The Royal Concertgebouw Orchestra is one of the very best orchestras in the world. But what makes the orchestra so special? Time and time again, critics have lauded its unique sound, which clearly stands out among thousands of others. Although sound is difficult to describe in words, the RCO’s string section has been called ‘velvety’, the sound of the brass ‘golden’, the timbre of the woodwinds ‘distinctly personal’ and the percussion have an international reputation.
While the exceptional acoustics of the Concertgebouw, designed by the architect A.L. van Gendt, also play an important role in this respect, no other orchestra sounds like the Royal Concertgebouw Orchestra in the Main Hall. The influence exerted on the orchestra by its chief conductors, of whom there have been only six in the last 125 years, is also important. As is that of the musicians themselves. The Royal Concertgebouw Orchestra is made up of 120 players hailing from over twenty countries. Despite its size, the orchestra actually functions more like a chamber orchestra in terms of the sensitivity with which its members listen to, and work in tandem with, one another. Indeed, this requires both a high individual calibre and a great sense of mutual trust and confidence.
The six chief conductors
Mariss Jansons was welcomed as the orchestra’s sixth chief conductor in September 2004. Serving before him in that capacity were Willem Kes (chief conductor from 1888 to 1895), Willem Mengelberg (1895–1945), Eduard van Beinum (1945–1959), Bernard Haitink (1963–1988) and Riccardo Chailly (1988–2004). Willem Mengelberg laid the foundation for the orchestra’s acclaimed Mahler tradition. Eduard van Beinum introduced Bruckner’s symphonies and French music. The Christmas Matinee concerts conducted by Bernard Haitink and televised in many European countries earned him wide acclaim. Haitink was appointed honorary conductor in 1999. Conductor emeritus since 2004, Riccardo Chailly provided a great impetus to the programming of contemporary music and opera. Under the direction of Mariss Jansons, the orchestra has consistently focused on composers such as Bruckner, Mahler, Strauss and Brahms, as well as important twentieth-century composers like Shostakovich and Messiaen, to whom large-scale thematic projects have been devoted.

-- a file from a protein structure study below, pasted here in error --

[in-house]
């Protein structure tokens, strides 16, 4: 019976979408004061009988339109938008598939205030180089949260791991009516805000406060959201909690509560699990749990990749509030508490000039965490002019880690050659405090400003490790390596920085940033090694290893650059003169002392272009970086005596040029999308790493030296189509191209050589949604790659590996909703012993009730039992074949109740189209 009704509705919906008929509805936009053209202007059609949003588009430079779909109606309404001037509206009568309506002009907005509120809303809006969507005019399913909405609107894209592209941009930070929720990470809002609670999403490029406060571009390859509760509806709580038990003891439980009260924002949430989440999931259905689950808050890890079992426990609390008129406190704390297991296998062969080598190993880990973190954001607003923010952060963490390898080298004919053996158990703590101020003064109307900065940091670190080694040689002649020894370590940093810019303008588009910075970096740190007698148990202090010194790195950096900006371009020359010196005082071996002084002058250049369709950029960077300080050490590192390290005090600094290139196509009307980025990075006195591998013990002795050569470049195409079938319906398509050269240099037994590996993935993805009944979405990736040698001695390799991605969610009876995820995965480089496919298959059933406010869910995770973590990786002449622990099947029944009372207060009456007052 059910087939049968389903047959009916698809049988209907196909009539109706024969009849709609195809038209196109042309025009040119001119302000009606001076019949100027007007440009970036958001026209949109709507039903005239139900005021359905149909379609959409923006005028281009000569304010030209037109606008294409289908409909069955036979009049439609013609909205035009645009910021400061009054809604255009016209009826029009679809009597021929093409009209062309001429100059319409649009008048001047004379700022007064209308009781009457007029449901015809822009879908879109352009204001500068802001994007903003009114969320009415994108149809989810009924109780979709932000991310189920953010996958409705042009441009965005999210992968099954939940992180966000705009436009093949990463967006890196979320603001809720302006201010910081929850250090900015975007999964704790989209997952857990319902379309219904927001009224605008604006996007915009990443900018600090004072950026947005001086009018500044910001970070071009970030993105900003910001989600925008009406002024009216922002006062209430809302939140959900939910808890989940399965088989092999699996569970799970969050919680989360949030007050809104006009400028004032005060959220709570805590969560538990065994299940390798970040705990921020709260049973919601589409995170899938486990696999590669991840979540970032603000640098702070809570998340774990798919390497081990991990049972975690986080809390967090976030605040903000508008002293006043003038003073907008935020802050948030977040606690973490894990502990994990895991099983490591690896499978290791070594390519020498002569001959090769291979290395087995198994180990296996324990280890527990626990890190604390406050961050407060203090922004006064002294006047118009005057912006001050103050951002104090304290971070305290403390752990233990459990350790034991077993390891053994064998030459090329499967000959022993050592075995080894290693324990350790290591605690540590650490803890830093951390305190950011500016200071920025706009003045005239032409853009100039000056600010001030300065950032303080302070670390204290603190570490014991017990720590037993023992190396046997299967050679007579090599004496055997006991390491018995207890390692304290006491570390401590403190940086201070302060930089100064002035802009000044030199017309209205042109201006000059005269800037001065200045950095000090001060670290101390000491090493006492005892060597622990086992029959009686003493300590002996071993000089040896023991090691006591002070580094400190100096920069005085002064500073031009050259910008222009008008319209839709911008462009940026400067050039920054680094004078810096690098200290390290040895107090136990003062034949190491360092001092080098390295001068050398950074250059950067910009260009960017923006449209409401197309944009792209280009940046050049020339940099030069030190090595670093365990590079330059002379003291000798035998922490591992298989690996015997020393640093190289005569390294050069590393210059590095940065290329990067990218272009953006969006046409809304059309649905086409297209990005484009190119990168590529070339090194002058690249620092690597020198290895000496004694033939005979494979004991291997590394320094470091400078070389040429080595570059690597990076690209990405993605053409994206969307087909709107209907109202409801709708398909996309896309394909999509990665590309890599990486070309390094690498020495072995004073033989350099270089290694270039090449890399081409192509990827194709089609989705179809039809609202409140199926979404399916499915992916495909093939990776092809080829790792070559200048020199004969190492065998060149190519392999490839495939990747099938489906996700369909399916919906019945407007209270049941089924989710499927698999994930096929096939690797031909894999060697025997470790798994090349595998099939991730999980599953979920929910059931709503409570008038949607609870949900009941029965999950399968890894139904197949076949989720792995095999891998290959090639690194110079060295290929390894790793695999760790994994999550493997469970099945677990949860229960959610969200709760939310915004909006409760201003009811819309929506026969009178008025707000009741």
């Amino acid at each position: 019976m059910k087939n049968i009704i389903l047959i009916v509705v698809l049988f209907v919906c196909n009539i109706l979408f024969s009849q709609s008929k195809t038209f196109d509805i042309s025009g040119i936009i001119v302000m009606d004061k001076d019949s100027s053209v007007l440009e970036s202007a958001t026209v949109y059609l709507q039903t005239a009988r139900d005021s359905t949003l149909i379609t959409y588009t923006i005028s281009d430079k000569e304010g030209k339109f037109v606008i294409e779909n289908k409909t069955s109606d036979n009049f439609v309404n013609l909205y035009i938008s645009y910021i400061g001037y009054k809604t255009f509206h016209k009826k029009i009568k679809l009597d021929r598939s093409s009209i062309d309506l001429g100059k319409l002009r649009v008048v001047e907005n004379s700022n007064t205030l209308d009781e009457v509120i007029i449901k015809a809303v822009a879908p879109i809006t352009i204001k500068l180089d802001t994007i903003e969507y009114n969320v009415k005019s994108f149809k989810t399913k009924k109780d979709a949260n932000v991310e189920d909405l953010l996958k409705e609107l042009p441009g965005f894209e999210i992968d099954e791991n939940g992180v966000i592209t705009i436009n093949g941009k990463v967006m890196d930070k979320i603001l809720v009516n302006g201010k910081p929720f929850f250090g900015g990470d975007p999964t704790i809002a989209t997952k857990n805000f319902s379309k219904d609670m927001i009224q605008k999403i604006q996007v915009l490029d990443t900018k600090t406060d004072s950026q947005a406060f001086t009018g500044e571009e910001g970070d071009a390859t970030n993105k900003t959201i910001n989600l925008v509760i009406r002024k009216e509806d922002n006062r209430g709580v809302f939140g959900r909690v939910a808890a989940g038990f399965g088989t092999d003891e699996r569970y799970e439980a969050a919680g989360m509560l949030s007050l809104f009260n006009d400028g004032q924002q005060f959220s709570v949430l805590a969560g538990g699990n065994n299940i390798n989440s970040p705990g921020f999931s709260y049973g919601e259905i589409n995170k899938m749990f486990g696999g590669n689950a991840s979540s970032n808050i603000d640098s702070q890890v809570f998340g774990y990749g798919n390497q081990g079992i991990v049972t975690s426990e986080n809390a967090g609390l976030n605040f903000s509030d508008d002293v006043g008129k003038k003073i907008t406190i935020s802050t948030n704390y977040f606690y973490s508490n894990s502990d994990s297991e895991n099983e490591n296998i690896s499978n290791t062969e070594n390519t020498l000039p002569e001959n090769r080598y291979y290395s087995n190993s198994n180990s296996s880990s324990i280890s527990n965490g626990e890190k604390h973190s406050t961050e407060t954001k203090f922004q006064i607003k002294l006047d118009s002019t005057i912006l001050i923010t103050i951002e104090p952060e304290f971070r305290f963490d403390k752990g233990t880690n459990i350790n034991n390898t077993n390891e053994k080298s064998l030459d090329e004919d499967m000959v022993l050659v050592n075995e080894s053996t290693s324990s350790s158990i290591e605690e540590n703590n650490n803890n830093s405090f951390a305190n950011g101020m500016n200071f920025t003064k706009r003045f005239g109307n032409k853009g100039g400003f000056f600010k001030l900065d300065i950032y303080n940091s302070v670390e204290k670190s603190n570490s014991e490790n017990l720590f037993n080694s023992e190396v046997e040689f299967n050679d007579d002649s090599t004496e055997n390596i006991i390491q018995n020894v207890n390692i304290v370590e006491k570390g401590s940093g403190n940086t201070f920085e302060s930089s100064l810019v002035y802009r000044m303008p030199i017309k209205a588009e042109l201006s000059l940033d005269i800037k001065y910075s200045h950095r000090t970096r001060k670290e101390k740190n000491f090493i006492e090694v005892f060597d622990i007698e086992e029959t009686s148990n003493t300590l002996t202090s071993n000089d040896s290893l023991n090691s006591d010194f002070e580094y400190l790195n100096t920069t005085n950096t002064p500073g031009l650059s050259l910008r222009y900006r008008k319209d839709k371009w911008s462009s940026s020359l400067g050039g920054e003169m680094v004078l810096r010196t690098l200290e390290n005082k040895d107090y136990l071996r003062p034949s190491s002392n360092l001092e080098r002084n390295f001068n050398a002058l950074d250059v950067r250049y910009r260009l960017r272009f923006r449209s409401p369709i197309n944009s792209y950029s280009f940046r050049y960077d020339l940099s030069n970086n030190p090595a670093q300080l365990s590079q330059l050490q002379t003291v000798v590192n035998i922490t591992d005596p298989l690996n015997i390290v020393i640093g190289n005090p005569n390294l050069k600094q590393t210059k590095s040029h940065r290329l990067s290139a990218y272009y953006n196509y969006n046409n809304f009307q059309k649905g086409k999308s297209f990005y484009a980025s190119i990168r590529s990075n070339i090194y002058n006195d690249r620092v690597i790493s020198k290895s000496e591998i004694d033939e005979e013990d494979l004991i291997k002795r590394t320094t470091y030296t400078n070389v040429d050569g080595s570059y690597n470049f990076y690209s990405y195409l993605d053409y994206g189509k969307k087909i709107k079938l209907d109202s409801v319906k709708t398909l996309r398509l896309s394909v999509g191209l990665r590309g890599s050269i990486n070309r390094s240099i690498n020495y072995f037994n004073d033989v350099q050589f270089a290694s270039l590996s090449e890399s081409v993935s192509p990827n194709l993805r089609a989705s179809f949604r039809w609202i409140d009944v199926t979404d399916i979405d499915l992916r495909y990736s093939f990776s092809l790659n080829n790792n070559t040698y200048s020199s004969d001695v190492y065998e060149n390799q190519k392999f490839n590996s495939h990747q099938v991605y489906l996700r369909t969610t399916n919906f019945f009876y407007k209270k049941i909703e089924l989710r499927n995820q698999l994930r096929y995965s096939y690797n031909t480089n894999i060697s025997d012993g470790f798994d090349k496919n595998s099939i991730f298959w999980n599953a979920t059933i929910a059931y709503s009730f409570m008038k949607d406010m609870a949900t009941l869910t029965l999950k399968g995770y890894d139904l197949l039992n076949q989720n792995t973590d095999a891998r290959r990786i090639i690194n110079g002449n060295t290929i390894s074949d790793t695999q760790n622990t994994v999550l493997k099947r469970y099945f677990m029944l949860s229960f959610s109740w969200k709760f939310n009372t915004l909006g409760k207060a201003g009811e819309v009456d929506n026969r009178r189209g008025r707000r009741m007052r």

Partnerships with composers
During Willem Mengelberg’s fifty-year tenure, leading composers conducted the orchestra on more than one occasion. Through the years, the orchestra has continued its collaboration with composers such as George Benjamin, Oliver Knussen, Tan Dun and Thomas Adès, who over the last few years have followed in the footsteps of other conducting composers like Richard Strauss, Gustav Mahler, Claude Debussy, Igor Stravinsky, Bruno Maderna, Witold Lutoslawski , Otto Ketting, Luciano Berio, Pierre Boulez, Hans Werner Henze and John Adams.
Programming is based on two essential elements: tradition and renewal. The orchestra has long been praised for its performances of the music of Mahler and Bruckner. It also upholds a number of special long-established concert traditions, such as the Passion and Christmas Matinee performances. In addition, the special AAA project series (Alive, Adventurous, Alluring) features music programmed around various changing themes. The orchestra also collaborates with world-renowned guest conductors and specialists. For instance, Nikolaus Harnoncourt, who is largely responsible for the orchestra’s reputation when it comes to eighteenth-century repertoire, was appointed honorary guest conductor in October 2000.
Facts and figures
The Concertgebouw Orchestra was founded in 1888. On the occasion of its 100th anniversary in 1988, the orchestra officially received the appellation ‘Royal’. It celebrated its 125th anniversary in 2013. In addition to some eighty concerts performed at the Concertgebouw in Amsterdam, the Royal Concertgebouw Orchestra gives forty concerts at leading concert halls throughout the world each year. The orchestra participates in residencies in Paris (Salle Pleyel), Brussels (BOZAR), London (Barbican Centre) and Frankfurt (Alte Oper).
In the first half of this season, RCO Amsterdam RCO Amsterdam completed its world tour of six continents in a single year – the only orchestra ever to do so. The orchestra reaches some 250,000 concert-goers a year. Thanks to regular radio and television broadcasts in collaboration with its media partner, the Dutch broadcasting network AVRO, that exposure is further increased.
The orchestra has made over 1,100 LP, CD and DVD recordings to date, many of which have won international distinctions. In 2004 , the orchestra launched its own in-house label, RCO Live, and in 2013 RCO Universe was launched, an innovative online application with enhanced concert recordings for iPhone and iPad.